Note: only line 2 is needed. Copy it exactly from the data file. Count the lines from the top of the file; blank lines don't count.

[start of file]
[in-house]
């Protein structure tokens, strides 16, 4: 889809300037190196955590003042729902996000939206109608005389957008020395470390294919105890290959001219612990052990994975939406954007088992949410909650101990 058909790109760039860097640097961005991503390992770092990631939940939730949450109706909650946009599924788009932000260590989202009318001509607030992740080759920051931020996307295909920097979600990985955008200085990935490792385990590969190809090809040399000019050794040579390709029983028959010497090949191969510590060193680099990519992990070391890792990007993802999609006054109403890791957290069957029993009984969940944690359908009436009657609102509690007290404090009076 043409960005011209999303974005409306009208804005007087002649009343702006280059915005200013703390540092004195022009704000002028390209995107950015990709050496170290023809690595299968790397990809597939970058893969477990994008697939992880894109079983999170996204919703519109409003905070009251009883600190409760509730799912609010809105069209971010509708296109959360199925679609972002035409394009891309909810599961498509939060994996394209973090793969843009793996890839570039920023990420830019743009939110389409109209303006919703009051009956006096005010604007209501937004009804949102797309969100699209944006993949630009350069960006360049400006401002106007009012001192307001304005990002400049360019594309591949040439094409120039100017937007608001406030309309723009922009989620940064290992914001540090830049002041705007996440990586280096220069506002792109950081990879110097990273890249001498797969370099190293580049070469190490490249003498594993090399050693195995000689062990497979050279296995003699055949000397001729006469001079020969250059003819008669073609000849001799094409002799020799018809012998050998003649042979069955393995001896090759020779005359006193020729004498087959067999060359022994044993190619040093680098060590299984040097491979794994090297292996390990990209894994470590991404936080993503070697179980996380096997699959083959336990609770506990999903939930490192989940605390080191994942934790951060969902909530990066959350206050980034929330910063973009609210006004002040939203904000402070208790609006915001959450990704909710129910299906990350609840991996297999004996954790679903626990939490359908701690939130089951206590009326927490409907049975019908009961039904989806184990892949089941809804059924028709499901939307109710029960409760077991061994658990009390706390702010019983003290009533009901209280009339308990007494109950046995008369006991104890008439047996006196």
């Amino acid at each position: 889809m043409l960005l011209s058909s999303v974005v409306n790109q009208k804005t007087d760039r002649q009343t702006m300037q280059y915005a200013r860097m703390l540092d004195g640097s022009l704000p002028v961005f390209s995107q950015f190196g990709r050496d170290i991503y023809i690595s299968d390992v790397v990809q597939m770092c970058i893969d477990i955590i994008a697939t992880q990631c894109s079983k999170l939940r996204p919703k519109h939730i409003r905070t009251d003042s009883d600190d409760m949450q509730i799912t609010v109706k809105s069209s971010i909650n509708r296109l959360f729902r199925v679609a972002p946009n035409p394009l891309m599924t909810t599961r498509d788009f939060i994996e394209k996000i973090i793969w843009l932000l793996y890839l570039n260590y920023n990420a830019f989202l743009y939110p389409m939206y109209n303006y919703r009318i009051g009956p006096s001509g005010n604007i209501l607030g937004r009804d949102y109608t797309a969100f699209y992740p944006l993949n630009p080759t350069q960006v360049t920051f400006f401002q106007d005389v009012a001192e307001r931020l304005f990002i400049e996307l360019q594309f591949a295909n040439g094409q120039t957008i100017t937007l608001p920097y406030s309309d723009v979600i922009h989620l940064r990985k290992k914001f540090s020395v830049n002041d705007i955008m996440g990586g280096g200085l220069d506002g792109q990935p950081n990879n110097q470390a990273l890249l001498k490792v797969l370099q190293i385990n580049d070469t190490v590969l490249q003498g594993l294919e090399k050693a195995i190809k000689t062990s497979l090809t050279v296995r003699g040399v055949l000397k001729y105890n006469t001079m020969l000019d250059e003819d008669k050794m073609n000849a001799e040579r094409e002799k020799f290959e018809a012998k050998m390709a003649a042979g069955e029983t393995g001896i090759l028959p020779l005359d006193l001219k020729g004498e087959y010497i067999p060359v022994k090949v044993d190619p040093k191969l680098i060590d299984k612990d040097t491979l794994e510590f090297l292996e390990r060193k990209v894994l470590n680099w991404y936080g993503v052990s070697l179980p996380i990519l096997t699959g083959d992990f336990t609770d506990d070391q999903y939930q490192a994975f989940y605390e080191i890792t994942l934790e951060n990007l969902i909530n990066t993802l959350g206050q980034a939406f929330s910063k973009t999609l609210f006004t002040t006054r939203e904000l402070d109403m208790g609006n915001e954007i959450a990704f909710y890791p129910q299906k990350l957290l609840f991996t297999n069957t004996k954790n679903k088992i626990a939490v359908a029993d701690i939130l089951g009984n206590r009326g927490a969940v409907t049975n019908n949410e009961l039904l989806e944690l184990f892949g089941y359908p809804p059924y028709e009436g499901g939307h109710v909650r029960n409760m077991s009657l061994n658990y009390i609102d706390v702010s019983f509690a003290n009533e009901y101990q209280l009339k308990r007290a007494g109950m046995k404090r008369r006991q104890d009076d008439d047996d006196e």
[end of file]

């Protein structure tokens, strides 16, 4: 889809300037190196955590003042729902996000939206109608005389957008020395470390294919105890290959001219612990052990994975939406954007088992949410909650101990 058909790109760039860097640097961005991503390992770092990631939940939730949450109706909650946009599924788009932000260590989202009318001509607030992740080759920051931020996307295909920097979600990985955008200085990935490792385990590969190809090809040399000019050794040579390709029983028959010497090949191969510590060193680099990519992990070391890792990007993802999609006054109403890791957290069957029993009984969940944690359908009436009657609102509690007290404090009076 043409960005011209999303974005409306009208804005007087002649009343702006280059915005200013703390540092004195022009704000002028390209995107950015990709050496170290023809690595299968790397990809597939970058893969477990994008697939992880894109079983999170996204919703519109409003905070009251009883600190409760509730799912609010809105069209971010509708296109959360199925679609972002035409394009891309909810599961498509939060994996394209973090793969843009793996890839570039920023990420830019743009939110389409109209303006919703009051009956006096005010604007209501937004009804949102797309969100699209944006993949630009350069960006360049400006401002106007009012001192307001304005990002400049360019594309591949040439094409120039100017937007608001406030309309723009922009989620940064290992914001540090830049002041705007996440990586280096220069506002792109950081990879110097990273890249001498797969370099190293580049070469190490490249003498594993090399050693195995000689062990497979050279296995003699055949000397001729006469001079020969250059003819008669073609000849001799094409002799020799018809012998050998003649042979069955393995001896090759020779005359006193020729004498087959067999060359022994044993190619040093680098060590299984040097491979794994090297292996390990990209894994470590991404936080993503070697179980996380096997699959083959336990609770506990999903939930490192989940605390080191994942934790951060969902909530990066959350206050980034929330910063973009609210006004002040939203904000402070208790609006915001959450990704909710129910299906990350609840991996297999004996954790679903626990939490359908701690939130089951206590009326927490409907049975019908009961039904989806184990892949089941809804059924028709499901939307109710029960409760077991061994658990009390706390702010019983003290009533009901209280009339308990007494109950046995008369006991104890008439047996006196």